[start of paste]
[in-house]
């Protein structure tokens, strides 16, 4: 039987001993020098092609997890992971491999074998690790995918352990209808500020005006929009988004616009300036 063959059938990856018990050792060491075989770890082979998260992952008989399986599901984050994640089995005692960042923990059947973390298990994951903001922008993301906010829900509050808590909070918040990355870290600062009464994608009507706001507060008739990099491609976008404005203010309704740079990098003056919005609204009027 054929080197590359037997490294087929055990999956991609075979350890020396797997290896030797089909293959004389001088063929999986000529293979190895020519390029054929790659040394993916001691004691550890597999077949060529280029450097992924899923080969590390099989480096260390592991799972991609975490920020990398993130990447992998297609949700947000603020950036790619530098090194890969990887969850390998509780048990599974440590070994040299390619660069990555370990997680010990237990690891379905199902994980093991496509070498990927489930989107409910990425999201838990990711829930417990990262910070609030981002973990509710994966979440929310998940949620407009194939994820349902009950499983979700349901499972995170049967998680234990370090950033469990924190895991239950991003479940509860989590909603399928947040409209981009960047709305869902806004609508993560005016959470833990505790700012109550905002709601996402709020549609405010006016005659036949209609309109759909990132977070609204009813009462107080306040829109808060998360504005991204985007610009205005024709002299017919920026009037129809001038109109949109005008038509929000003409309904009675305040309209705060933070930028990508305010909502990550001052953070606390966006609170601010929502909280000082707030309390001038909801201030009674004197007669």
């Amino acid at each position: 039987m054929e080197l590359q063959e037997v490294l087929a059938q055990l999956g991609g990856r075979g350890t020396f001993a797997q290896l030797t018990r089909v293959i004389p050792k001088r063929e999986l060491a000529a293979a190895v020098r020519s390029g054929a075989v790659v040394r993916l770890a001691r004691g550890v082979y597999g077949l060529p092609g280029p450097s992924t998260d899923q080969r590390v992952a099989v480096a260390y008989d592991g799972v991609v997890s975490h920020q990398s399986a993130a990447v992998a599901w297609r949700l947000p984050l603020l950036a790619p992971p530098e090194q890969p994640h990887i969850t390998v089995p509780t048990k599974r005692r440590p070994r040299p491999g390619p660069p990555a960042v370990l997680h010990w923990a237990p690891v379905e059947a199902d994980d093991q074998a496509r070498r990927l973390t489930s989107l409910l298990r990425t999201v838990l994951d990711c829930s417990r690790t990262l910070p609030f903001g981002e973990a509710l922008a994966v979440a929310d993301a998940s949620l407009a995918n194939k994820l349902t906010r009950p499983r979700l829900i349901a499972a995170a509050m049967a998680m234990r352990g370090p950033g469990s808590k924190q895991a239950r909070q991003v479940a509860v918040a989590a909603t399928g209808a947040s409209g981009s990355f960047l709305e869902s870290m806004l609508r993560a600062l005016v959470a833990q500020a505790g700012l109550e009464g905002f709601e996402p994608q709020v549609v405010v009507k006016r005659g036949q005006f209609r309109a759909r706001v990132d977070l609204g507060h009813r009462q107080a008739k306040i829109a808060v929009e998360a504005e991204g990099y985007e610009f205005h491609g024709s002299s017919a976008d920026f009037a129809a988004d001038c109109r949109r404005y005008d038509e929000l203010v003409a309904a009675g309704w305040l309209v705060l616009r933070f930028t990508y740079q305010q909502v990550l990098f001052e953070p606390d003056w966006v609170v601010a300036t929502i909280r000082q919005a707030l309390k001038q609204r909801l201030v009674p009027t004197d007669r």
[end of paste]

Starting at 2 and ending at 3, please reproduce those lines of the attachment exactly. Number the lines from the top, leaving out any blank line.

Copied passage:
């Protein structure tokens, strides 16, 4: 039987001993020098092609997890992971491999074998690790995918352990209808500020005006929009988004616009300036 063959059938990856018990050792060491075989770890082979998260992952008989399986599901984050994640089995005692960042923990059947973390298990994951903001922008993301906010829900509050808590909070918040990355870290600062009464994608009507706001507060008739990099491609976008404005203010309704740079990098003056919005609204009027 054929080197590359037997490294087929055990999956991609075979350890020396797997290896030797089909293959004389001088063929999986000529293979190895020519390029054929790659040394993916001691004691550890597999077949060529280029450097992924899923080969590390099989480096260390592991799972991609975490920020990398993130990447992998297609949700947000603020950036790619530098090194890969990887969850390998509780048990599974440590070994040299390619660069990555370990997680010990237990690891379905199902994980093991496509070498990927489930989107409910990425999201838990990711829930417990990262910070609030981002973990509710994966979440929310998940949620407009194939994820349902009950499983979700349901499972995170049967998680234990370090950033469990924190895991239950991003479940509860989590909603399928947040409209981009960047709305869902806004609508993560005016959470833990505790700012109550905002709601996402709020549609405010006016005659036949209609309109759909990132977070609204009813009462107080306040829109808060998360504005991204985007610009205005024709002299017919920026009037129809001038109109949109005008038509929000003409309904009675305040309209705060933070930028990508305010909502990550001052953070606390966006609170601010929502909280000082707030309390001038909801201030009674004197007669």
């Amino acid at each position: 039987m054929e080197l590359q063959e037997v490294l087929a059938q055990l999956g991609g990856r075979g350890t020396f001993a797997q290896l030797t018990r089909v293959i004389p050792k001088r063929e999986l060491a000529a293979a190895v020098r020519s390029g054929a075989v790659v040394r993916l770890a001691r004691g550890v082979y597999g077949l060529p092609g280029p450097s992924t998260d899923q080969r590390v992952a099989v480096a260390y008989d592991g799972v991609v997890s975490h920020q990398s399986a993130a990447v992998a599901w297609r949700l947000p984050l603020l950036a790619p992971p530098e090194q890969p994640h990887i969850t390998v089995p509780t048990k599974r005692r440590p070994r040299p491999g390619p660069p990555a960042v370990l997680h010990w923990a237990p690891v379905e059947a199902d994980d093991q074998a496509r070498r990927l973390t489930s989107l409910l298990r990425t999201v838990l994951d990711c829930s417990r690790t990262l910070p609030f903001g981002e973990a509710l922008a994966v979440a929310d993301a998940s949620l407009a995918n194939k994820l349902t906010r009950p499983r979700l829900i349901a499972a995170a509050m049967a998680m234990r352990g370090p950033g469990s808590k924190q895991a239950r909070q991003v479940a509860v918040a989590a909603t399928g209808a947040s409209g981009s990355f960047l709305e869902s870290m806004l609508r993560a600062l005016v959470a833990q500020a505790g700012l109550e009464g905002f709601e996402p994608q709020v549609v405010v009507k006016r005659g036949q005006f209609r309109a759909r706001v990132d977070l609204g507060h009813r009462q107080a008739k306040i829109a808060v929009e998360a504005e991204g990099y985007e610009f205005h491609g024709s002299s017919a976008d920026f009037a129809a988004d001038c109109r949109r404005y005008d038509e929000l203010v003409a309904a009675g309704w305040l309209v705060l616009r933070f930028t990508y740079q305010q909502v990550l990098f001052e953070p606390d003056w966006v609170v601010a300036t929502i909280r000082q919005a707030l309390k001038q609204r909801l201030v009674p009027t004197d007669r």